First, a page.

In a speech from the Oval Office at the White House Wednesday night, President Donald Trump laid out new, aggressive policies designed, he said, to combat the further spread of the disease Covid-19—which, earlier Wednesday, the World Health Organization officially designated a pandemic. Among those new policies: a ban on travel from Europe (but not the United Kingdom), effective Friday, and low-interest loans to small businesses adversely affected by the disease. The president also said he’d ask congress for more money, $50 billion, to fund those loans, and that he’d push back the April deadline for federal taxes. “Because of the economic policies we have put into place over the last three years, we have the greatest economy anywhere in the world by far,” President Trump said. “This is not a financial crisis. This is just a temporary moment of time that we will overcome together as a nation and a world.”
These are major policies to undertake during a crisis. That makes sense; it’s a major crisis. At least 126,000 people around the world have contracted the disease, and more than 4,600 are dead—38 in the United States. But the policies don’t exactly address the pandemic—at least not in the way public health experts and scientists have been hoping the government would. These policies are more crisis-adjacent. As the disease-response expert Jeremy Kondynyk said on Twitter immediately after the speech, “economic measures are necessary, but they’re treating the symptoms.”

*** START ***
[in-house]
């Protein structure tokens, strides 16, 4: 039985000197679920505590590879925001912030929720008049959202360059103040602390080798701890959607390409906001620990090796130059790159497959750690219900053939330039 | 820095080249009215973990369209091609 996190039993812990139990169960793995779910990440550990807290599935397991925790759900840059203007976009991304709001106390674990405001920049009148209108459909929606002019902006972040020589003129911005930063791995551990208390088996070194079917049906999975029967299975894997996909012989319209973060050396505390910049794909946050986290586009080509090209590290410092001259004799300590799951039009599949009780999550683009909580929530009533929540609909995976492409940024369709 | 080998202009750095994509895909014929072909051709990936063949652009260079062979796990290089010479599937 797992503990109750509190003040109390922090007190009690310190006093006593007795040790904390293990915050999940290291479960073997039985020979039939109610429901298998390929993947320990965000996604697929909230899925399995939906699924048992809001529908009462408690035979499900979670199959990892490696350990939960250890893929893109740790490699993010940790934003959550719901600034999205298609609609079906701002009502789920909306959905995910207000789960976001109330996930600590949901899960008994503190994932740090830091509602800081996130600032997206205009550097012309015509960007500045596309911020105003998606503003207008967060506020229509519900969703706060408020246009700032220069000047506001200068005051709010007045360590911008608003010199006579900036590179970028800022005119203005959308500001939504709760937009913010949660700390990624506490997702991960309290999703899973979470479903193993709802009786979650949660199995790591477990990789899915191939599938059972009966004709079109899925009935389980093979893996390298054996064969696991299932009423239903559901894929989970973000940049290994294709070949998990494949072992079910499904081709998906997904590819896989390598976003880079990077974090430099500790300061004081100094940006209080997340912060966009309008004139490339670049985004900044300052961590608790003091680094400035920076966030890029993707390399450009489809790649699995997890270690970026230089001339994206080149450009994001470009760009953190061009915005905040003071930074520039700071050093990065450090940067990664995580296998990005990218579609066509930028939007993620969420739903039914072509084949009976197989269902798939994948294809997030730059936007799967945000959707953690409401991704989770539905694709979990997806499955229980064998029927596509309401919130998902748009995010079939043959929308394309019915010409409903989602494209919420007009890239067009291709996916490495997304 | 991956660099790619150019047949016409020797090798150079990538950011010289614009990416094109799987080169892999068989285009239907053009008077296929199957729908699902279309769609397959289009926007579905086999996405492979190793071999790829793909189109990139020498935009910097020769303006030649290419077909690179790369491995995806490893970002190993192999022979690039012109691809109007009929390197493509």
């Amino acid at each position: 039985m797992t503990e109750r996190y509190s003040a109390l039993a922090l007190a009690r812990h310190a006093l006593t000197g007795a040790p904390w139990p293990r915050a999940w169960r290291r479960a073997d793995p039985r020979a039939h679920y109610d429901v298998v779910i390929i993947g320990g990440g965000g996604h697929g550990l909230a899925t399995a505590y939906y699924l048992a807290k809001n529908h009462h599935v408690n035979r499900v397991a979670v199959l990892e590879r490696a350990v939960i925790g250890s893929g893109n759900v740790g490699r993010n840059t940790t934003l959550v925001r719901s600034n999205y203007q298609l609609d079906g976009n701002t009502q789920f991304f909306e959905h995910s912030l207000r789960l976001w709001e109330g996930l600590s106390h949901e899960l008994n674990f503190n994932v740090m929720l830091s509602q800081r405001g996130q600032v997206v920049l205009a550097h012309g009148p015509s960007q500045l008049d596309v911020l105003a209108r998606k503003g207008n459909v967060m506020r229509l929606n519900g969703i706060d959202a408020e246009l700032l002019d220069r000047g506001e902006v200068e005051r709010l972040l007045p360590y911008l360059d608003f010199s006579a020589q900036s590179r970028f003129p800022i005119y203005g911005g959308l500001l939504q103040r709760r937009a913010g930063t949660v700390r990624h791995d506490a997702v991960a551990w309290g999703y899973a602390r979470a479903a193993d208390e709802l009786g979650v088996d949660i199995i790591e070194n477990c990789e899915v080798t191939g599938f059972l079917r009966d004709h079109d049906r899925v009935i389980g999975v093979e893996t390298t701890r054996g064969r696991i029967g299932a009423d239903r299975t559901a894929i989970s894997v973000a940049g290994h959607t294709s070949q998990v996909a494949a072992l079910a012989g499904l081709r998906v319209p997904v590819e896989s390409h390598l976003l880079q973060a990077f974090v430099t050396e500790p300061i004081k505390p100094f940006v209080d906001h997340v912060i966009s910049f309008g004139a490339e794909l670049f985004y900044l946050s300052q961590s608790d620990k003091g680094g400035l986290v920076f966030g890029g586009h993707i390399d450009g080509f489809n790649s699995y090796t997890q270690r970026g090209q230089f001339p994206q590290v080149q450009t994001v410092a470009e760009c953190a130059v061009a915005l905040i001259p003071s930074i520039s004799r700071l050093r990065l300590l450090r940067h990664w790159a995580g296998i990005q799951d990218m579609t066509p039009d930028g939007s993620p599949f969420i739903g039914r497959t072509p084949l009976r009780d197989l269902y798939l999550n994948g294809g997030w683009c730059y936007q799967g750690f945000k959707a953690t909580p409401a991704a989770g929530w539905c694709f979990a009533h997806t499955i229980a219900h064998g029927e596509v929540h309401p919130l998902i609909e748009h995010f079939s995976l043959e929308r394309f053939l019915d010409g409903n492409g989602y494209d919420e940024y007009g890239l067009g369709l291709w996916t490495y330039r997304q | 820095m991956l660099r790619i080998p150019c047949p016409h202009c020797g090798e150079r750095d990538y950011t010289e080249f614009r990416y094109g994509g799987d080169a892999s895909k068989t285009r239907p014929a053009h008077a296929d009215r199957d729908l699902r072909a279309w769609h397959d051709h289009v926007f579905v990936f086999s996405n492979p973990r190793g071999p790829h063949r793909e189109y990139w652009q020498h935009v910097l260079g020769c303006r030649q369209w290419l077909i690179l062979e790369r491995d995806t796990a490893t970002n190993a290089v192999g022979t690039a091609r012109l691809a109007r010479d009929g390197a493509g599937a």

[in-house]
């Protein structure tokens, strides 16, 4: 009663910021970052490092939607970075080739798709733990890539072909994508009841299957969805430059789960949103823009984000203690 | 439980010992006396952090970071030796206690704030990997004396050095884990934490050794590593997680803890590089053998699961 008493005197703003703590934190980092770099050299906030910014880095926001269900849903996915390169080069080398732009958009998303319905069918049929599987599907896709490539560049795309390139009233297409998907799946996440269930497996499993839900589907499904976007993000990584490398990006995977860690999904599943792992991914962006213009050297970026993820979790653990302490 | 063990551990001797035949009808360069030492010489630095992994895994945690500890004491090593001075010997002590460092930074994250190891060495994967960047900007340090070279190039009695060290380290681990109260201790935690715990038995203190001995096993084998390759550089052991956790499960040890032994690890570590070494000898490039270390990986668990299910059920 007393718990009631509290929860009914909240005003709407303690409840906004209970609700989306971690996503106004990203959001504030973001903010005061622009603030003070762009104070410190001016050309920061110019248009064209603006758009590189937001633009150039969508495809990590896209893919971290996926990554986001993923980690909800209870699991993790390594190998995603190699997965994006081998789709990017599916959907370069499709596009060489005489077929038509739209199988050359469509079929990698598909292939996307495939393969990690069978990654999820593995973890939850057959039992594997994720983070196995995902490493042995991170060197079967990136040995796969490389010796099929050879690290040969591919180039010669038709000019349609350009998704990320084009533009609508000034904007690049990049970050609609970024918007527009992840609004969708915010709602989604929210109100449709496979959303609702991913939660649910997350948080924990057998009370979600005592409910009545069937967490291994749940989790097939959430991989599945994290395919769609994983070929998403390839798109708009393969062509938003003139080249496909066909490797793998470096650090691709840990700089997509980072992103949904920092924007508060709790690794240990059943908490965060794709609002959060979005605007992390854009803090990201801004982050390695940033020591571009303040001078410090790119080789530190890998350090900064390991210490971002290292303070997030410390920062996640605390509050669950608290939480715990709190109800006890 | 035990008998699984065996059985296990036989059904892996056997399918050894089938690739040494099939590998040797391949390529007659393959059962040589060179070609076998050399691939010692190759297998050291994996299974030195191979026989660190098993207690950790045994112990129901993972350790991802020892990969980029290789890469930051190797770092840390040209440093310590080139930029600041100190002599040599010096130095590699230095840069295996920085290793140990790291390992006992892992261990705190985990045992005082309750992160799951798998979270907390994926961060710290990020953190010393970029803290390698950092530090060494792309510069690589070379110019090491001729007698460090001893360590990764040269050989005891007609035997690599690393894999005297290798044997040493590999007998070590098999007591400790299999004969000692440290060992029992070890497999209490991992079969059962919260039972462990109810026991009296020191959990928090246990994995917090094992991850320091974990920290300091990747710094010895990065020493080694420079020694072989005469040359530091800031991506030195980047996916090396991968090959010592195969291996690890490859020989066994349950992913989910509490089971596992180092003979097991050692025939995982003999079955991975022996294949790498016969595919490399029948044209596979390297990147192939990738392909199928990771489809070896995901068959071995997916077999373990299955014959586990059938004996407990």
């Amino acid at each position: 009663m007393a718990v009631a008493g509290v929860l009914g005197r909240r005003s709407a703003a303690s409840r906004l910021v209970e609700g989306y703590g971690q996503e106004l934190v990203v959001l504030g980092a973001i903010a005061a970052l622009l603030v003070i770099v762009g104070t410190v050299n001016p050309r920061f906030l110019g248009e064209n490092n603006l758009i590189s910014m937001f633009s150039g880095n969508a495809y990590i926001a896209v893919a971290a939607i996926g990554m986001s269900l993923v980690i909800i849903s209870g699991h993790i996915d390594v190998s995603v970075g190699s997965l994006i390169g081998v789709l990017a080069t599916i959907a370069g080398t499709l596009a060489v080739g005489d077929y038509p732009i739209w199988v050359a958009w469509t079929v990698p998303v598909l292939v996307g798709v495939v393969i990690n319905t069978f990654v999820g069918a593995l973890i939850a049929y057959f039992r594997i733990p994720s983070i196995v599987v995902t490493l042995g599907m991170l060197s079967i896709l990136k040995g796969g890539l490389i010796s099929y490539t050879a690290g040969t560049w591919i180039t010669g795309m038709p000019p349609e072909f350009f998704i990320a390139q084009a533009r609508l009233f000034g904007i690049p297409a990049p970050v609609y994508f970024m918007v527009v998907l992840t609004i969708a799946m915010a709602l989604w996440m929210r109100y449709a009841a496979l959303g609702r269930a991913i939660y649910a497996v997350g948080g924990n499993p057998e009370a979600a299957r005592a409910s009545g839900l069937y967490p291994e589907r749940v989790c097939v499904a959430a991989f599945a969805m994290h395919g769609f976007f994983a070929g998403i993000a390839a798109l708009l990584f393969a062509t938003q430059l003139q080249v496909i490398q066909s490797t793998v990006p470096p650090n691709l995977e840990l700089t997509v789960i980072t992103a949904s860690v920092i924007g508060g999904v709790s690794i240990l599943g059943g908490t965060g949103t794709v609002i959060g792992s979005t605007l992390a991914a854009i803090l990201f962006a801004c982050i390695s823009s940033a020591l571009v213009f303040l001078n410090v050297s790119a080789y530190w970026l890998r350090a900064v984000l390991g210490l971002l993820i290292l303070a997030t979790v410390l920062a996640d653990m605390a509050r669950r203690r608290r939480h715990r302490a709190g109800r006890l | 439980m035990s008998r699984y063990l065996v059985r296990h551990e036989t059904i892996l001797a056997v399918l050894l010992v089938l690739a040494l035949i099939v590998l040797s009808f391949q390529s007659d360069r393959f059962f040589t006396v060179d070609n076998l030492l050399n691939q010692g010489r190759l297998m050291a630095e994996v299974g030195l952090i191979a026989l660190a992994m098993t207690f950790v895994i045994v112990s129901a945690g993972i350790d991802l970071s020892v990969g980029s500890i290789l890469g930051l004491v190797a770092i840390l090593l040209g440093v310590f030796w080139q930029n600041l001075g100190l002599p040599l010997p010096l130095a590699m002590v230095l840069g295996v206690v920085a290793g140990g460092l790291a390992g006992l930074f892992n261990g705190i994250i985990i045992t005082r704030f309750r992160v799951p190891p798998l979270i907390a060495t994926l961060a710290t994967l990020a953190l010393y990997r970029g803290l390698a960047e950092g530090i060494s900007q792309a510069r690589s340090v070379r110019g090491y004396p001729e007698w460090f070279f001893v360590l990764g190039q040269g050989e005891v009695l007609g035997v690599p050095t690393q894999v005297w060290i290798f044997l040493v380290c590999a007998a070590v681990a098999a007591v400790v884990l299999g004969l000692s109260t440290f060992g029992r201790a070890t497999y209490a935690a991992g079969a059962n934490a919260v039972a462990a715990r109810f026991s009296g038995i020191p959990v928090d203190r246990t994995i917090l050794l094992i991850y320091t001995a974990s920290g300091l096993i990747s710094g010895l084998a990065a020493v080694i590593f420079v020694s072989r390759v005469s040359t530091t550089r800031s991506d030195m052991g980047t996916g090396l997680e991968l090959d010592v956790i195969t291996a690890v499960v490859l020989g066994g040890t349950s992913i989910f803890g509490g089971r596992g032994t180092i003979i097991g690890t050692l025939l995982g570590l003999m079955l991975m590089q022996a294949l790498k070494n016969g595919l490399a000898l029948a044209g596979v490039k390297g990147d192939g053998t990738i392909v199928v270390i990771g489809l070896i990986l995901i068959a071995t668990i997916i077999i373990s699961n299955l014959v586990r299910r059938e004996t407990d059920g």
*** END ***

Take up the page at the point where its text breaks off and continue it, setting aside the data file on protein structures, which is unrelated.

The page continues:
Research suggests that China’s ban on letting people leave Wuhan, the city where the virus emerged, came too late to slow down the progress of the virus within China, but slowed transmission by up to 80 percent elsewhere. Asian countries that banned immigration from China earlier this year did seem to slow the progress of the disease, but they were also testing people for infection internally and building out their public health systems. People looking back at other outbreaks, though—like SARS and MERS, or Ebola—tend to find that travel bans don’t work at all. They especially don’t work after community spread of the virus has begun—which it has, between people already in the United States. The barn door’s open, the horses are in the field somewhere. Also, travel is still OK from the United Kingdom, which not only has sustained Covid-19 infections (including the Health Minister) but is likely to announce that it is moving from a containment phase to “delay,” which means social distancing and self-isolation of sick people. Their horses have left their barn, too.
At first, it seemed like banning travel from Europe meant more than just people. “There will be exemptions for Americans who have undergone appropriate screenings,” President Trump said. But, he added, “anything coming from Europe to the United States is what we are discussing.” When the president spoke, he seemed to include cargo in the ban, which could have caused even bigger problems. The kits for testing whether someone is infected with Covid-19 have been in drastic short supply, and only a few thousand Americans have gotten tested so far (by contrast, something like 10,000 South Koreans get tested every day). The supplies for manufacturing those kits, “primers” made from the genetic material RNA, are running low, and at least some of those come from European pharmaceutical companies. But the Department of Homeland Security quickly issued what must be considered a clarification—just people, not US citizens, not stuff. A White House statement confirmed it didn’t cover cargo, too.